The question is where and how that will happen, so we asked the authors of a new report
Market intelligence firm SNS Telecom & IT’s new report on private LTE and 5G Networks concludes that global spending on this infrastructure for vertical industries is projected to exceed $6.4bn by the end of 2026.
These are big numbers and a lot of factors like spectrum availability, competing technologies and even enterprise skillsets will determine how close we come to this figure and which industries will be early adopters.
One of the key factors accelerating the adoption of private LTE and 5G networks is the liberalisation of spectrum. National regulators have been proactive in releasing or granting access to shared and local area licensed spectrum, fostering an environment conducive to private network deployments.
For example, the United Kingdom has implemented a shared and local access licensing model, Germany has issued licenses for 5G campus networks, and France has established vertical spectrum and sub-letting arrangements. Other countries, such as Finland, Sweden, and Norway, have allocated dedicated national spectrum for specific critical communications-related applications.
Beyond national spectrum allocations, there’s also a big opportunity to deliver private LTE/5G over license-exempt spectrum using unlicensed LTE and 5G NR-U equipment for private networks.
The report highlights several case studies that demonstrate the versatility of private LTE and 5G networks. For instance, the German Armed Forces have deployed a ZNV (Deployable Cellular Networks) solution, enabling them to establish cellular communications in rapidly deployable scenarios. In Taiwan, the provision of 4.8-4.9GHz spectrum for private 5G networks has facilitated targeted connectivity solutions.
Looking ahead, SNS Telecom & IT estimates that spending on private LTE and 5G network infrastructure will experience a Compound Annual Growth Rate (CAGR) of around 18% between 2023 and 2026. By the end of 2026, these investments are projected to exceed $6.4bn.
As much as 40% of these investments, nearly $2.8bn, will be directed towards the build-out of standalone private 5G networks. The authors believe private networks will become an almost parallel equipment ecosystem to public mobile operator infrastructure in terms of market size by the late 2020s.
Going beyond the hype
Mobile Europe quizzed SNS Telecom & IT’s analyst team on some of the report’s findings to gauge how much impact private LTE/5G will have.
Q. In mining for example, 4G LTE is sufficient for many applications – what’s going to change to make 5G a no-brainer in these instances?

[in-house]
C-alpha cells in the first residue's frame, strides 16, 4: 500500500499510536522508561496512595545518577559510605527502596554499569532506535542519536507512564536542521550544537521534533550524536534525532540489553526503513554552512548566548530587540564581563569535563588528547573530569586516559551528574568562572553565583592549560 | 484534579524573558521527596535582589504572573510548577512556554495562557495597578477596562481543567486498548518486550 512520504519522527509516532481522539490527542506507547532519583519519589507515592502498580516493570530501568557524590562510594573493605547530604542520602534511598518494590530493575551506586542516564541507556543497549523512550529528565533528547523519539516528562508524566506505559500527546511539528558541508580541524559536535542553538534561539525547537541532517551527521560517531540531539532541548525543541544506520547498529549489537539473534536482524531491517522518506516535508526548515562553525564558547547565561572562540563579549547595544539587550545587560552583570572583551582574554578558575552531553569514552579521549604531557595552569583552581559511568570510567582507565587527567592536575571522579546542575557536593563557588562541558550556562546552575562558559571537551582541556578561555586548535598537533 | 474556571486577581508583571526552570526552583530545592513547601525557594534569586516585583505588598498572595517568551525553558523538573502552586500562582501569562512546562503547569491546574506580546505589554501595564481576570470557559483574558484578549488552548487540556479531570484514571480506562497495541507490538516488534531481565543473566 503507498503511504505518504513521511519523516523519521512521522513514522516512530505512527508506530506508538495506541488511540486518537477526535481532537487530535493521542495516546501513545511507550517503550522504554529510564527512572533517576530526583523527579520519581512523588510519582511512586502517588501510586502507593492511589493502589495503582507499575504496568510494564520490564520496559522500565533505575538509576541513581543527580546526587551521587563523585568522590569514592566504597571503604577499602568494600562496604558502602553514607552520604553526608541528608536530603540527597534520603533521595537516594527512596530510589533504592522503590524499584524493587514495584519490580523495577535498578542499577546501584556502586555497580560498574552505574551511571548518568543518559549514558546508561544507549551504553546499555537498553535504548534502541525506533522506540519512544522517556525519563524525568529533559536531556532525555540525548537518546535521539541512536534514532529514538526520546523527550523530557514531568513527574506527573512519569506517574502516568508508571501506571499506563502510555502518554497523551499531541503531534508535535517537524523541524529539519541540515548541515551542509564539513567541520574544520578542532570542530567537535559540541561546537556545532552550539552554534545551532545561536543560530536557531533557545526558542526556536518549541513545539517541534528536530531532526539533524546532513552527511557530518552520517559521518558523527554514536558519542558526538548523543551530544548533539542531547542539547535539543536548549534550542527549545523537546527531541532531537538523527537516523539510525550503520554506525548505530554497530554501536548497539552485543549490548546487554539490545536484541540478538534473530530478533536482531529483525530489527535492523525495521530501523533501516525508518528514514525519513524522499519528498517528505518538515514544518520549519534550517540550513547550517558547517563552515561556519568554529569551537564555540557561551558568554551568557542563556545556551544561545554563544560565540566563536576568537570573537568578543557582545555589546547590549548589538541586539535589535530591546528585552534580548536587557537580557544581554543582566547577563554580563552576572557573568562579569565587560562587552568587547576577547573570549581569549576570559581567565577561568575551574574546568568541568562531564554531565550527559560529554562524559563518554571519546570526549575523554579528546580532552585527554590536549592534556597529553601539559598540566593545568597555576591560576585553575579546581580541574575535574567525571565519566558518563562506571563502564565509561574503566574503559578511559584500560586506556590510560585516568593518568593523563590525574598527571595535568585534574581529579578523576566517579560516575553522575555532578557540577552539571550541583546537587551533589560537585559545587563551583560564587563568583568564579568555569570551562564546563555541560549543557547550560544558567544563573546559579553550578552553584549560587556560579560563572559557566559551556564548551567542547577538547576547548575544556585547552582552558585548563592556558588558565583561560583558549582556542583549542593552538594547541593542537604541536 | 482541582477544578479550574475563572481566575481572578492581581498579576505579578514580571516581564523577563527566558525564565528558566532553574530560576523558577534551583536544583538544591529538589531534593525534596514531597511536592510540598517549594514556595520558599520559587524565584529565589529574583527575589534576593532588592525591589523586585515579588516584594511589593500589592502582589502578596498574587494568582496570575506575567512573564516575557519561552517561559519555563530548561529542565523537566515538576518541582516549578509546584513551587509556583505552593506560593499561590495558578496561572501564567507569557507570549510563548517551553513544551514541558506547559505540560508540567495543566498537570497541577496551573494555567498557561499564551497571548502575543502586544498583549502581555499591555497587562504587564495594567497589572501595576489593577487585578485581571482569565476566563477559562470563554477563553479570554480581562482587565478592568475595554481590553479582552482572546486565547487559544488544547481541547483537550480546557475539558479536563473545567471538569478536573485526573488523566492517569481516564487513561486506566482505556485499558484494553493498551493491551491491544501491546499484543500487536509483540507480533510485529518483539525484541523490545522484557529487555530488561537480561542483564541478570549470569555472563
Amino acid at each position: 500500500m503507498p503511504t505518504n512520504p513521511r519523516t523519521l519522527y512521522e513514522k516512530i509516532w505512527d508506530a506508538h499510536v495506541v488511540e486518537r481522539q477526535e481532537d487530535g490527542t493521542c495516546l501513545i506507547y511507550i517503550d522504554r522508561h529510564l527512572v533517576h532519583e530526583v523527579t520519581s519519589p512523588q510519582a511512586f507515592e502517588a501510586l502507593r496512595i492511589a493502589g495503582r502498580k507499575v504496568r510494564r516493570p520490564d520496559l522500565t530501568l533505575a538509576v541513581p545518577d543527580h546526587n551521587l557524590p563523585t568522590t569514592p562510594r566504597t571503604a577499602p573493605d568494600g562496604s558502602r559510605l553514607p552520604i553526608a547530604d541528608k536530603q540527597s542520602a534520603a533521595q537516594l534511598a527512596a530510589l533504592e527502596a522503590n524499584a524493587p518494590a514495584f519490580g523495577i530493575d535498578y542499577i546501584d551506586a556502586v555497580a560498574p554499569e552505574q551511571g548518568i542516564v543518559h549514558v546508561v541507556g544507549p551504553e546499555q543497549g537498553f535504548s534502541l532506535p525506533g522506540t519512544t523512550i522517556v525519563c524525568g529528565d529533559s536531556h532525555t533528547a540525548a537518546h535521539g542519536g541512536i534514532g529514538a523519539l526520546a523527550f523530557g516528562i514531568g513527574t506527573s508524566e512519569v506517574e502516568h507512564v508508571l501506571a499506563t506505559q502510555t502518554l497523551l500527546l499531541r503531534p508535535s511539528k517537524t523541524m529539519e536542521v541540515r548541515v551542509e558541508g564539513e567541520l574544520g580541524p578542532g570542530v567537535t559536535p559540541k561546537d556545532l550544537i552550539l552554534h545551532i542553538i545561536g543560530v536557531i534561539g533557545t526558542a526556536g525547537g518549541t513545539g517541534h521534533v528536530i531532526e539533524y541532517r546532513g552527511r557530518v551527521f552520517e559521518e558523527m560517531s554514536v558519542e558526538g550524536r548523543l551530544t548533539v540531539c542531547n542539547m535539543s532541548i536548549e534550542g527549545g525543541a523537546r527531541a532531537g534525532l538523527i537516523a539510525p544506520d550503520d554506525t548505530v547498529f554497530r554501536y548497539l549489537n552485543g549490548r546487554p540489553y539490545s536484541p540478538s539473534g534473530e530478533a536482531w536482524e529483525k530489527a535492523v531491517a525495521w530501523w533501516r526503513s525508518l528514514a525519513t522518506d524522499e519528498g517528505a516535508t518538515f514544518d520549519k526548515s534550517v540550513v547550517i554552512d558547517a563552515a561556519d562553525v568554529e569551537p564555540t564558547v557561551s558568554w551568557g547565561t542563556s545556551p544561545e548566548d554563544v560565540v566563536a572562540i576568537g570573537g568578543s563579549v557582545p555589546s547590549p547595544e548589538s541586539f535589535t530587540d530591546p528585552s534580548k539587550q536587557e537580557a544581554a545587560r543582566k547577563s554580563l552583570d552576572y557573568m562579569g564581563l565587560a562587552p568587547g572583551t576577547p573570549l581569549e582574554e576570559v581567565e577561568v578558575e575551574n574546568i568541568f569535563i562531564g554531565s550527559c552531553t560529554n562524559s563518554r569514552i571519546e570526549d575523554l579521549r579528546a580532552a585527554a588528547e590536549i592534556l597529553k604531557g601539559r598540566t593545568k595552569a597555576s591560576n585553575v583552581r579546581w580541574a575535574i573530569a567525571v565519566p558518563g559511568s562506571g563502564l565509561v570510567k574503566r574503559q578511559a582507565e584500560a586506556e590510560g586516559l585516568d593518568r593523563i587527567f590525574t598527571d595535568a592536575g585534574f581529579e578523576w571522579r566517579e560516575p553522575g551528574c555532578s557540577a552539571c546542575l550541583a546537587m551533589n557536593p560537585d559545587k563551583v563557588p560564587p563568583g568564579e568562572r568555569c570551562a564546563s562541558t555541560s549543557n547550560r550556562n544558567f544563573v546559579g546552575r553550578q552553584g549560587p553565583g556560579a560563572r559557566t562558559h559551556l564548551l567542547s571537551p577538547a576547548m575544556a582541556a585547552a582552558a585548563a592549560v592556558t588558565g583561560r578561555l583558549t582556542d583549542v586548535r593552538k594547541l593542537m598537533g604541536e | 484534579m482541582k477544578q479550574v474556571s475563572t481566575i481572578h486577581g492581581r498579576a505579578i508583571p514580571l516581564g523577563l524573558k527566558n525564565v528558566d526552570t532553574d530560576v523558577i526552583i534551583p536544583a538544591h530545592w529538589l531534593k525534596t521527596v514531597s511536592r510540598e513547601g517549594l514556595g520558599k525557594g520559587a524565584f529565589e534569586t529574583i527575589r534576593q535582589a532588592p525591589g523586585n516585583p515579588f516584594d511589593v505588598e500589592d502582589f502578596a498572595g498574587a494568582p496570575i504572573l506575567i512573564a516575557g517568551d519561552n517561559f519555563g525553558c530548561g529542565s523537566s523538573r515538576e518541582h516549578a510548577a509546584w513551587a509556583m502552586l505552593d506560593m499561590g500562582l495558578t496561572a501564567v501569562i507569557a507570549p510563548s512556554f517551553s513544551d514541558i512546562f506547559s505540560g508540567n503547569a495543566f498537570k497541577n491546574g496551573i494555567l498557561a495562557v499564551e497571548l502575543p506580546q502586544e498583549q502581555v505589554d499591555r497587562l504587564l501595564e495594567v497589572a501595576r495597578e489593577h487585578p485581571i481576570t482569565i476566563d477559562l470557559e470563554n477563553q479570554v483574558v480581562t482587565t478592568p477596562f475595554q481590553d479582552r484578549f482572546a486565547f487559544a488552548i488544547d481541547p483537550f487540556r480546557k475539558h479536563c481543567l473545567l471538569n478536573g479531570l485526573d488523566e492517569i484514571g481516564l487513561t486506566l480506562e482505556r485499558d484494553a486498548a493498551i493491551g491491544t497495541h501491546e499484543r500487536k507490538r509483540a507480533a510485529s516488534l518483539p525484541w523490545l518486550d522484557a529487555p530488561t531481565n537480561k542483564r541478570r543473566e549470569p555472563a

Higher data rates (and higher resolution) for applications such as video surveillance, greater connection density for IoT sensor networking, lower latencies for machine control, and higher reliability.
Q. What about indoor private 4G/5G networks, what is the market opportunity?
Within the context of “vertical” industries, we are seeing growing investments in indoor private 4G/5G small cells for dedicated wireless coverage in environments such as factories, warehouses, hospitals, airports and university campuses.
From a “horizontal” perspective, enterprise RAN systems for indoor coverage enhancement are relatively common and end-to-end private networks are also starting to be implemented in offices, buildings and corporate campuses. The global market opportunity for indoor private 4G/5G networks will be within the $2bn range annually by 2026.
Q. How much will the lack of devices hamper 5G private growth – what needs to happen to break this issue down?
There is this narrative that there are no suitable 5G devices available for industrial applications. The truth is that many 3GPP Release 15-based 5G terminal products are commercially available and being utilised as part of private 5G network deployments for use cases such as Ultra-High Definition video transmission, Automated Guided Vehicles and AR/VR-based worker support in industrial environments.
3GPP Release 15-based products support a subset of URLLC functionality, in addition to eMBB (enhanced Mobile Broadband) use cases.
In addition, devices equipped with 3GPP Release 16-compliant chipsets – which support the full URLLC (Ultra-Reliable Low-Latency Communications) feature set – are starting to appear on a commercially viable basis. We expect to see a significant increase in private 5G installations in 2024 and beyond with the widespread availability of these products.
Q. How much will private 4/5G interact with P25/TETRA critical networks?